Subpart F Income
In PLR 201113018 (Dec. 8, 2010), the IRS concludes that an MLP’s subpart F income from a controlled foreign corporation (CFC) is qualifying income. The MLP is engaged in the storage and marketing of natural gas through its operating subsidiaries, including non-U.S. corporations treated as CFCs for U.S. tax purposes. The MLP may be required to include in its income the CFCs’ subpart F income from certain commodities transactions without regard to whether the CFCs make any distributions to the MLP. Because the PLR considers the subpart F income as dividends for qualifying income purposes (without regard to the activity that generates the income), the rationale suggests that MLPs may generate qualifying income from the ownership of stock in CFCs that conduct activities that do not generate qualifying income.

Management and Operation of Qualifying Income Generating Assets
In PLR 201132012 (April 29, 2011), the IRS concludes that an MLP’s management fee for the operation of gas processing plants, a natural gas fractionator, and natural gas storage facilities owned by others is qualifying income to that MLP. This ruling reaffirms prior IRS rulings treating gross income from the operation of qualifying income generating assets (such as pipelines or natural gas processing facilities) owned by others as qualifying income.

Butane Blending Services
In PLR 201132020 (May 6, 2011), the IRS concludes that income derived by an MLP from certain butane blending activities will be qualifying income. The MLP sells butane and also blends butane into gasoline using proprietary, automated equipment and control systems at terminals owned by third parties.  While blending butane with gasoline clearly generates qualifying income, this PLR treats as qualifying certain related income, including income from the provision of proprietary equipment and technology. This is consistent with, and builds upon, an existing concept within other PLRs that income from activities that are integral to a qualifying income generating business is itself qualifying income.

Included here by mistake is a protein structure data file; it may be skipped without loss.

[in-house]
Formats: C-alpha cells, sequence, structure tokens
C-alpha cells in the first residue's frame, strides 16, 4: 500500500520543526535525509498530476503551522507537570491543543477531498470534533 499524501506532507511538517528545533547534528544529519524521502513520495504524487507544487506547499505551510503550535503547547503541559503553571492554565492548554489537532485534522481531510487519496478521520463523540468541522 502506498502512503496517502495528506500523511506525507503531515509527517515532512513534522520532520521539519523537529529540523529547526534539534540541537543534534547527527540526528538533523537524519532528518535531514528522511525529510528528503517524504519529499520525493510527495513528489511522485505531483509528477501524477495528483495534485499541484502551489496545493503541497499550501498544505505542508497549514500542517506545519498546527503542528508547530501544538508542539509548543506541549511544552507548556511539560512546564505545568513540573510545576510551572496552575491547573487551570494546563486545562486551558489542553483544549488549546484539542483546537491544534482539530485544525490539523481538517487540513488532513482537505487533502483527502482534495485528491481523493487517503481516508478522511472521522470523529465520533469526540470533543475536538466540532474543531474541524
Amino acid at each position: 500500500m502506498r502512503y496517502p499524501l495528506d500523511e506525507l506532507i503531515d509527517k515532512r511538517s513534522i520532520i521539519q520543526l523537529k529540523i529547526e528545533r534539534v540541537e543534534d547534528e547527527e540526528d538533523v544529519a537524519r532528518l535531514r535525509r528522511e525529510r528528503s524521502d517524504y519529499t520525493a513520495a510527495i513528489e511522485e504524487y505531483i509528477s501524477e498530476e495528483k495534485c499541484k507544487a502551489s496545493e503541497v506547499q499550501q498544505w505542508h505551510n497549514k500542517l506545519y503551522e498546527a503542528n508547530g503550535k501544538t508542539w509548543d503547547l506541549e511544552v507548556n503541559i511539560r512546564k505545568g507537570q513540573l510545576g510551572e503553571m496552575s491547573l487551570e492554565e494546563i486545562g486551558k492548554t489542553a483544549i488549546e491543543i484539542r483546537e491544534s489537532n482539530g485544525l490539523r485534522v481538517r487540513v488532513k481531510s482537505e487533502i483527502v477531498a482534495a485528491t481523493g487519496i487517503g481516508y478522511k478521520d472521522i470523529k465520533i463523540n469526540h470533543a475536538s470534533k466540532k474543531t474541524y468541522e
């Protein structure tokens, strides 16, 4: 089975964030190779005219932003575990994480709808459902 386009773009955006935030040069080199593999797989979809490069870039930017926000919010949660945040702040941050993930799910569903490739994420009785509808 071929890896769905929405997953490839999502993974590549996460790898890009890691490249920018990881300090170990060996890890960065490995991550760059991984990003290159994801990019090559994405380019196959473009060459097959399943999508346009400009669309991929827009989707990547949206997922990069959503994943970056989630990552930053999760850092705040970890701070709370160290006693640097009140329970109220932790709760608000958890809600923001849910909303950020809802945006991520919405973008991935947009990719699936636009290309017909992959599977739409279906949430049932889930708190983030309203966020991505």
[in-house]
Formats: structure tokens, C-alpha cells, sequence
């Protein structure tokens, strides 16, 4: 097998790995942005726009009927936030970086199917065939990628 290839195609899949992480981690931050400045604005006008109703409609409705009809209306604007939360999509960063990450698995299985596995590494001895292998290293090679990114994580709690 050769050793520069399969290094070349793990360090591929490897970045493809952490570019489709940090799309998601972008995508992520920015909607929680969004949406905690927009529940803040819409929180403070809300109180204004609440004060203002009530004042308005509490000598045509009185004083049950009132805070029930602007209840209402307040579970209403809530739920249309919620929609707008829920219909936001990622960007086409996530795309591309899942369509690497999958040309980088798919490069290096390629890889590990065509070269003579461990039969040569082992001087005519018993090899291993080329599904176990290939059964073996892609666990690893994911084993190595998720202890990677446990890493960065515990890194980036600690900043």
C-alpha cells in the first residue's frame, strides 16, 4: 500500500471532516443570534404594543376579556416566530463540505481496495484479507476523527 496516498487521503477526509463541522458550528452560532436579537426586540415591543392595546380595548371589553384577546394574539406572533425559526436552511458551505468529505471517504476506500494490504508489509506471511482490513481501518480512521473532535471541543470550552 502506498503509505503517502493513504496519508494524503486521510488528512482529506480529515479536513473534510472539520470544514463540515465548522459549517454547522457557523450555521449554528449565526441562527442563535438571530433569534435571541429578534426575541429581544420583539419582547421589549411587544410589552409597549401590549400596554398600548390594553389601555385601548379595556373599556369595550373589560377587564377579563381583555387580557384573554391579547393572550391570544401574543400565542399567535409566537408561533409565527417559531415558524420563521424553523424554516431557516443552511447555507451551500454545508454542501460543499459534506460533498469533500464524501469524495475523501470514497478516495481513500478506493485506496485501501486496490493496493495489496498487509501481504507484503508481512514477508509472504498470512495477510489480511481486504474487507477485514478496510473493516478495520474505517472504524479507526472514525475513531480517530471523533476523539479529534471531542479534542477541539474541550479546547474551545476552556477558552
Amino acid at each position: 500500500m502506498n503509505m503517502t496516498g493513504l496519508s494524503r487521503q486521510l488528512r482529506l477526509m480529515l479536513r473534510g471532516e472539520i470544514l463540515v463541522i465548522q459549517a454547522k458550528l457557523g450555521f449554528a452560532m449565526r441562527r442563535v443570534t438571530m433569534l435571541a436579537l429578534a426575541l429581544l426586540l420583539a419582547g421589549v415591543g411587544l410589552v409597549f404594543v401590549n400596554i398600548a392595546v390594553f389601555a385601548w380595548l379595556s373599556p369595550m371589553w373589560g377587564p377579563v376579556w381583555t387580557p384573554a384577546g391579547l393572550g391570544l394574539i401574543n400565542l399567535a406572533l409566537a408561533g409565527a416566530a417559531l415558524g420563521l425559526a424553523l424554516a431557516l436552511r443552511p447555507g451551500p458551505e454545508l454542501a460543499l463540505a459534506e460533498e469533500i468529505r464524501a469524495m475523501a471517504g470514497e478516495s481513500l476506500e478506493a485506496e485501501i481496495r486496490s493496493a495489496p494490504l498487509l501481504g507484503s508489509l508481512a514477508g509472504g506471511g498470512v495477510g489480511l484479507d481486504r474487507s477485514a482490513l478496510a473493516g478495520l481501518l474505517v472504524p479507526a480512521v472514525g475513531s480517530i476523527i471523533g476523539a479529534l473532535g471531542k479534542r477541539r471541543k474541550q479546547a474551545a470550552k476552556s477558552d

This year has been an active year for PLRs related to MLP qualifying income, and the IRS’s willingness to issue the PLRs described in this update is a positive sign for MLPs considering expanding into new or different business activities.

Although details beyond the public information released in the PLRs are confidential, for questions regarding the effect of these PLRs or qualifying income generally, please contact a member of the V&E MLP tax team:

Barry Millerbrmiller@velaw.com+1.713.758.4438
Price Manfordpmanford@velaw.com+
John Lynchjlynch@velaw.com+1.713.758.1050
Tom Crichtontcrichton@velaw.com+
Ryan Carneyrcarney@velaw.com+1.713.758.4720
James Brownjbrown@velaw.com+1.713.758.2495

Circular 230 Notice:  This memorandum was not written or intended to be used, and it cannot be used, by any person (i) as a basis for avoiding federal tax penalties that may be imposed on that person, or (ii) to promote, market or recommend to another party any transaction or matter addressed herein.

This information is provided by Vinson & Elkins LLP for educational and informational purposes only and is not intended, nor should it be construed, as legal advice.